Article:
Link to this page: http://www.socialistparty.org.uk/issue/947/25365
Unison health conference: fury over leadership's feet dragging
Delegates were angry that leaders were unenthusiastic about the 4 March NHS demo, photo Paul Mattsson (Click to enlarge)
Roger Davey, Wiltshire and Avon Unison health branch chair (personal capacity)
This year's Unison Health conference was held against the backdrop of the general election and the unrelenting attacks on the NHS. The growing grassroots community fightback shown in the magnificent 4 March demonstration called by Health Campaigns Together also had a major impact on the debates, which eventually resulted in a significant defeat for the leadership (health service group executive - HSGE).
The composite motion, which was introduced by Socialist Party member Paul Tovey, called on the HSGE to build on the 4 March demonstration and to "support any national calls to lobby and/or assist with developing a national campaign against sustainability and transformation plans (STPs) involving not only unions but also community campaign groups." This contrasts with the leadership's position of not opposing STPs and, in reality, refusing to build a national campaign against them.
The leadership's amendment attempting to remove this call was heavily defeated. Such was the size of the vote against the leadership they changed their position to support the composite "with qualifications". Activists will need to campaign for the HSGE to now build a national campaign against the STPs.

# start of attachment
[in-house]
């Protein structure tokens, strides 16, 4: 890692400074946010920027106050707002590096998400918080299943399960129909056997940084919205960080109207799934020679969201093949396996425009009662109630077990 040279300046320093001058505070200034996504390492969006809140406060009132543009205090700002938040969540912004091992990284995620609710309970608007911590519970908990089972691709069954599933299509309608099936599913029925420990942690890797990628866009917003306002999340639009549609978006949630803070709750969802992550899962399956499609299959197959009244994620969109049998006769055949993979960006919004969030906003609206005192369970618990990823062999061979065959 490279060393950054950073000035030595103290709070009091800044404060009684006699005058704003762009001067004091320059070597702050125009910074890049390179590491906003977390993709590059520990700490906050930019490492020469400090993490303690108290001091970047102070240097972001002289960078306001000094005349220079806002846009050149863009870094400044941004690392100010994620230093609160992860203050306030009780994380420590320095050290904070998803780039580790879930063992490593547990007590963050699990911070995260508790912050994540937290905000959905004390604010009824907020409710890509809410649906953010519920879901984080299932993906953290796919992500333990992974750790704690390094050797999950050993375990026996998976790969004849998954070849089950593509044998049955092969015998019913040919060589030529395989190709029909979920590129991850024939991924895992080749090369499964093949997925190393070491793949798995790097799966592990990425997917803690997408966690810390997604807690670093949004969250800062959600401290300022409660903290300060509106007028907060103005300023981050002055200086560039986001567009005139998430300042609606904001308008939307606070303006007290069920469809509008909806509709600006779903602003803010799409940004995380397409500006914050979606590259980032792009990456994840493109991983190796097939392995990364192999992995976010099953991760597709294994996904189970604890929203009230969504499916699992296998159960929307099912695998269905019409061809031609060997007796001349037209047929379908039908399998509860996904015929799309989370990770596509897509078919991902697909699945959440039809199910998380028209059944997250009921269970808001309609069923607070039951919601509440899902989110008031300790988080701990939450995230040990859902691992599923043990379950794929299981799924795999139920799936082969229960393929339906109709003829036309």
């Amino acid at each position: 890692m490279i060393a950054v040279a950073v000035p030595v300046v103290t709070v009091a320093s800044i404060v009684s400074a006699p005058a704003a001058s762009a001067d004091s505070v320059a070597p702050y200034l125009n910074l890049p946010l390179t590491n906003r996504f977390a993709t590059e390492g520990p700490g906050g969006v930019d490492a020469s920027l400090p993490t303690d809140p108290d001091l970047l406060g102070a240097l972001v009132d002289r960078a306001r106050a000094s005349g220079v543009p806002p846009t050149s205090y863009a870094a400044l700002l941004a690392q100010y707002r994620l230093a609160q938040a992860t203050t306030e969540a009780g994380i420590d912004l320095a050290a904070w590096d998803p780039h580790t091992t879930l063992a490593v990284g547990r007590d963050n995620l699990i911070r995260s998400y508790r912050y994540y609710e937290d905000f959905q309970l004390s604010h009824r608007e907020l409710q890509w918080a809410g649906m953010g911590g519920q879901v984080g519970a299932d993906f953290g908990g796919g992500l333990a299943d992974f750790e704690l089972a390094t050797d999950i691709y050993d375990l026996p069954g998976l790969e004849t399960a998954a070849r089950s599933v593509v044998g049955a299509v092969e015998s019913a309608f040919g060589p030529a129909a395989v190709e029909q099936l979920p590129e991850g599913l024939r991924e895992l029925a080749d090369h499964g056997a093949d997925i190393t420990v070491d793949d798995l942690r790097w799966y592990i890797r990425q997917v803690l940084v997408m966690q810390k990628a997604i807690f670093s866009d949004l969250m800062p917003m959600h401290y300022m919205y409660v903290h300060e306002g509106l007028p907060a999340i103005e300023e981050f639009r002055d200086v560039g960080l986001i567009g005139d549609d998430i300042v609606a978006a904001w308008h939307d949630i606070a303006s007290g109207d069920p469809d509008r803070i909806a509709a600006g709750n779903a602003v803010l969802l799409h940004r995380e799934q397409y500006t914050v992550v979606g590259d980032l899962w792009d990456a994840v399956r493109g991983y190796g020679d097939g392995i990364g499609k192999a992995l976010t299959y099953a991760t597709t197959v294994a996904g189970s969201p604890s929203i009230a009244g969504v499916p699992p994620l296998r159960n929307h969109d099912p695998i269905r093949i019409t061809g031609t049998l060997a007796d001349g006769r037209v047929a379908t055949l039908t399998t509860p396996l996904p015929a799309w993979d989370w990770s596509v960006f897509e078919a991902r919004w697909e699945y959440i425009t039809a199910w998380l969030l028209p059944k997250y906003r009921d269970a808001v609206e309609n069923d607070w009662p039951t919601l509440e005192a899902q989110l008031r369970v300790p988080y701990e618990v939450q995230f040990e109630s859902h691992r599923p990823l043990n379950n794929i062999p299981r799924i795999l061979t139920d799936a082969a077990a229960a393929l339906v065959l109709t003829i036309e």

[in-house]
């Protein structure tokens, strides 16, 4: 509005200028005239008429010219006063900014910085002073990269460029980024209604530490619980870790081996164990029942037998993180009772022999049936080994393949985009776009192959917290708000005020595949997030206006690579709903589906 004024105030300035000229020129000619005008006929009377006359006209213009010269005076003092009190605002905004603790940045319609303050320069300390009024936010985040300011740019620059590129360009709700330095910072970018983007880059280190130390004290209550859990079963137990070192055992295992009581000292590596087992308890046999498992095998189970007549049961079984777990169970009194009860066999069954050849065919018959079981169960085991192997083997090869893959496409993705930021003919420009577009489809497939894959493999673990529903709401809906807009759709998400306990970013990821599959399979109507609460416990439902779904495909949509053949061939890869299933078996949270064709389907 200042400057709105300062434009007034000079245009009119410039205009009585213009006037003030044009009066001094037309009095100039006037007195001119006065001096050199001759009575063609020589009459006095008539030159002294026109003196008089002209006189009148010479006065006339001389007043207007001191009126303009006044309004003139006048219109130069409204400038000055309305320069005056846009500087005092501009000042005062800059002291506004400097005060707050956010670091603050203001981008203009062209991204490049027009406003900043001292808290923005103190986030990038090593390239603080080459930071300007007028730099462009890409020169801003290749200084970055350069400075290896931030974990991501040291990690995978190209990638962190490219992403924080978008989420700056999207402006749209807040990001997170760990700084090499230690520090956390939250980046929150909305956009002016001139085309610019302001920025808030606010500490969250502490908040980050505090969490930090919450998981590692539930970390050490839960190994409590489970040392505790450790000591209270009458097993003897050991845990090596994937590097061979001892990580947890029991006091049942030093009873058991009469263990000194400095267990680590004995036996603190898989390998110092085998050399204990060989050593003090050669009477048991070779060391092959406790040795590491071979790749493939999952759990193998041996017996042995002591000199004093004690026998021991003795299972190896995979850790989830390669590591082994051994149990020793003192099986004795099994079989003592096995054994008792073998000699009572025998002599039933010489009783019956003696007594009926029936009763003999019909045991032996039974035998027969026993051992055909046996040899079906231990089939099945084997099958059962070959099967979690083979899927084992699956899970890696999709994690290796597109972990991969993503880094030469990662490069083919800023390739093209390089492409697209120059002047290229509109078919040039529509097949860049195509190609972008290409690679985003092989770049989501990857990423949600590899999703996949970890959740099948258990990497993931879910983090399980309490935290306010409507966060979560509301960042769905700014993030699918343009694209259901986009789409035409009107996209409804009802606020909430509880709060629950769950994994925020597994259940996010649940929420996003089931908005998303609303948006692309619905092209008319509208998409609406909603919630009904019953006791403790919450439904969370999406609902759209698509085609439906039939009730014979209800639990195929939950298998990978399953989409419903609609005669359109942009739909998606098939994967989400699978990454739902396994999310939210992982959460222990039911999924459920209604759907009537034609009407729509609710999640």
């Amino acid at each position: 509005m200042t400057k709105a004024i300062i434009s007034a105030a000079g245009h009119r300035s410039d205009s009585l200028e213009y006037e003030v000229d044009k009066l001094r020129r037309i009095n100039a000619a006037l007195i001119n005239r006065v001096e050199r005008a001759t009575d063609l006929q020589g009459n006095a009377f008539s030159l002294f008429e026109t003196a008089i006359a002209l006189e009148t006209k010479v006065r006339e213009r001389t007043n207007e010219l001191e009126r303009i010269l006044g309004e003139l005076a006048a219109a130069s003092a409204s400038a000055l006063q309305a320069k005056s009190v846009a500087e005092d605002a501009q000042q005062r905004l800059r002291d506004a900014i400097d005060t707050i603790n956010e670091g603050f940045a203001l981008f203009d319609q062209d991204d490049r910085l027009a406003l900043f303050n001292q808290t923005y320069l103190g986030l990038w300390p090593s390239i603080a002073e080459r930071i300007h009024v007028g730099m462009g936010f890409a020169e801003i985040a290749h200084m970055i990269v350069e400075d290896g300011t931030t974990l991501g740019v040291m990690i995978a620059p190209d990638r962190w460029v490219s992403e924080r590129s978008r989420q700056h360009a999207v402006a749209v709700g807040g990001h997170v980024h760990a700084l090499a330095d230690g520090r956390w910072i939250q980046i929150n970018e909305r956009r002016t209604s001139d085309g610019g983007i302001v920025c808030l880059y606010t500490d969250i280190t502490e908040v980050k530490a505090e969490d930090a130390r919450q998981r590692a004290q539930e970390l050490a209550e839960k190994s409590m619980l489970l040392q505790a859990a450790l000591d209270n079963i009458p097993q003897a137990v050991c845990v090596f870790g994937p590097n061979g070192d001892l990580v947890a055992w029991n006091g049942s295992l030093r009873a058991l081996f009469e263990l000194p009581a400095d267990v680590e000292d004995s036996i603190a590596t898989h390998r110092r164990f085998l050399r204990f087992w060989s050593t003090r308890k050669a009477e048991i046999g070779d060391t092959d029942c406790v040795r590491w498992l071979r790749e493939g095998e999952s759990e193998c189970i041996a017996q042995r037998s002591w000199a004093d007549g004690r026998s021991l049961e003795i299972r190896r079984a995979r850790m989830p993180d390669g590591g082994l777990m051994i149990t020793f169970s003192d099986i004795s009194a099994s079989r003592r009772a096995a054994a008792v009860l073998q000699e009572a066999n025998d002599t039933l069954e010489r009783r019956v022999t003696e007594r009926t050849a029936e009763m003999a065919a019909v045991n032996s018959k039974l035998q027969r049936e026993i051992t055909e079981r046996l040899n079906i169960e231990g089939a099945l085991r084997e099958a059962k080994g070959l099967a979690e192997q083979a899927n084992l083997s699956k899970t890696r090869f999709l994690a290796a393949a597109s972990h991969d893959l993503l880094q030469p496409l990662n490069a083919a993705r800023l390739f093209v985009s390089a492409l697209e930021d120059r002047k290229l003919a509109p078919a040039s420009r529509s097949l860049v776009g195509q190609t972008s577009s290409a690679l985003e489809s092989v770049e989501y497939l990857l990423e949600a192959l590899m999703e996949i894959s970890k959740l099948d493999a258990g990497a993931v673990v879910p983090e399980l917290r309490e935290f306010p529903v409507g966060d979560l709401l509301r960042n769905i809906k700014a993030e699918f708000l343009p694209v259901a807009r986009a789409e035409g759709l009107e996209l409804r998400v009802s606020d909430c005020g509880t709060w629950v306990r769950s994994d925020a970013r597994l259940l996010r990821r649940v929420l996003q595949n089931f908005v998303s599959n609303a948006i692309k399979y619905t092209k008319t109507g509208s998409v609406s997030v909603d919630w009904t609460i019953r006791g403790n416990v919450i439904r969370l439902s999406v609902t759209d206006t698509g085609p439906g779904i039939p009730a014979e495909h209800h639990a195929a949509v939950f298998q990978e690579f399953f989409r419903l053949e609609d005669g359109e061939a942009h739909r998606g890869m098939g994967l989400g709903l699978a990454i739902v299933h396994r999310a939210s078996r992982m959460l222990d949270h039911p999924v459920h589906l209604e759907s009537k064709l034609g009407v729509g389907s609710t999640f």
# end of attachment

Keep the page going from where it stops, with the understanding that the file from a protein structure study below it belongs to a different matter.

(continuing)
It was clear during the debate that delegates were furious at the HSGE for initially opposing the demonstration in March and then belatedly giving it only lukewarm support. It also illustrated that delegates are more aware of the inherent dangers of STPs than the leadership.
There was an amendment from Mid Yorkshire health branch to a motion on pay. The amendment reiterated the call for a minimum wage of £10 an hour (current health conference policy but not fought for) and also a 10% pay rise for all staff to recover what has been lost over the last seven years.
Unfortunately this was never debated due to an emergency motion on pay from the HSGE. However, during the conference, delegates who are Socialist Party members raised the need for a national campaign around clear demands in order to build members' confidence and win mass support for strike action.
Socialist Party members and others raised the need for Jeremy Corbyn to insist that his demands - for renationalisation of the NHS and a fully funded comprehensive health service free at the point of delivery - be included in the Labour general election manifesto.
Labour's shadow secretary of state for health, Jon Ashworth, addressed the conference and delegates welcomed his declaration that the pay cap would be ended, that the training bursary would be reintroduced, and that safe staffing levels would be established. However, he was less clear over the need for public ownership and to kick out the market from our health service.
The NHS will be a dominant issue in this election campaign and, as the demonstration showed, has potential for a mass campaign to be launched. If Jeremy Corbyn was to adopt bold socialist policies around the NHS, the Tories could be defeated.
In The Socialist 3 May 2017:
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Social care in crisis
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